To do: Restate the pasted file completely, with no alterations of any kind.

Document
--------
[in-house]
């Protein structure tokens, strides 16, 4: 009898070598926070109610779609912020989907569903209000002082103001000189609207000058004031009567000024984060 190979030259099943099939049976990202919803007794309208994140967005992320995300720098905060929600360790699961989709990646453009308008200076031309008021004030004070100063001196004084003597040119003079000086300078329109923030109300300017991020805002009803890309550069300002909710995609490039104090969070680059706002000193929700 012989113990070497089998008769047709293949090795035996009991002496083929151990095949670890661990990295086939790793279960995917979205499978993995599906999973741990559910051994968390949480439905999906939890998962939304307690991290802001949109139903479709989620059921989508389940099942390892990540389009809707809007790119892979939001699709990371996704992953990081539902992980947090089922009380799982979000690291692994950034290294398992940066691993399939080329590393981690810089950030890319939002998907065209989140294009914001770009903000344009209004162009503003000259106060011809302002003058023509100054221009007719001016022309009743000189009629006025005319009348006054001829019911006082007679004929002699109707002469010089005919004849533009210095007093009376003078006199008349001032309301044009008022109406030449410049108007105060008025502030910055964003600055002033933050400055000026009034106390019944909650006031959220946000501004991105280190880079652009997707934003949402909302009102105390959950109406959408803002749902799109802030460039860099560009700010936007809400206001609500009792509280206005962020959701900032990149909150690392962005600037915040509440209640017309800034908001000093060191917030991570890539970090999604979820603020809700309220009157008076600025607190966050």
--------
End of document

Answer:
[in-house]
């Protein structure tokens, strides 16, 4: 009898070598926070109610779609912020989907569903209000002082103001000189609207000058004031009567000024984060 190979030259099943099939049976990202919803007794309208994140967005992320995300720098905060929600360790699961989709990646453009308008200076031309008021004030004070100063001196004084003597040119003079000086300078329109923030109300300017991020805002009803890309550069300002909710995609490039104090969070680059706002000193929700 012989113990070497089998008769047709293949090795035996009991002496083929151990095949670890661990990295086939790793279960995917979205499978993995599906999973741990559910051994968390949480439905999906939890998962939304307690991290802001949109139903479709989620059921989508389940099942390892990540389009809707809007790119892979939001699709990371996704992953990081539902992980947090089922009380799982979000690291692994950034290294398992940066691993399939080329590393981690810089950030890319939002998907065209989140294009914001770009903000344009209004162009503003000259106060011809302002003058023509100054221009007719001016022309009743000189009629006025005319009348006054001829019911006082007679004929002699109707002469010089005919004849533009210095007093009376003078006199008349001032309301044009008022109406030449410049108007105060008025502030910055964003600055002033933050400055000026009034106390019944909650006031959220946000501004991105280190880079652009997707934003949402909302009102105390959950109406959408803002749902799109802030460039860099560009700010936007809400206001609500009792509280206005962020959701900032990149909150690392962005600037915040509440209640017309800034908001000093060191917030991570890539970090999604979820603020809700309220009157008076600025607190966050």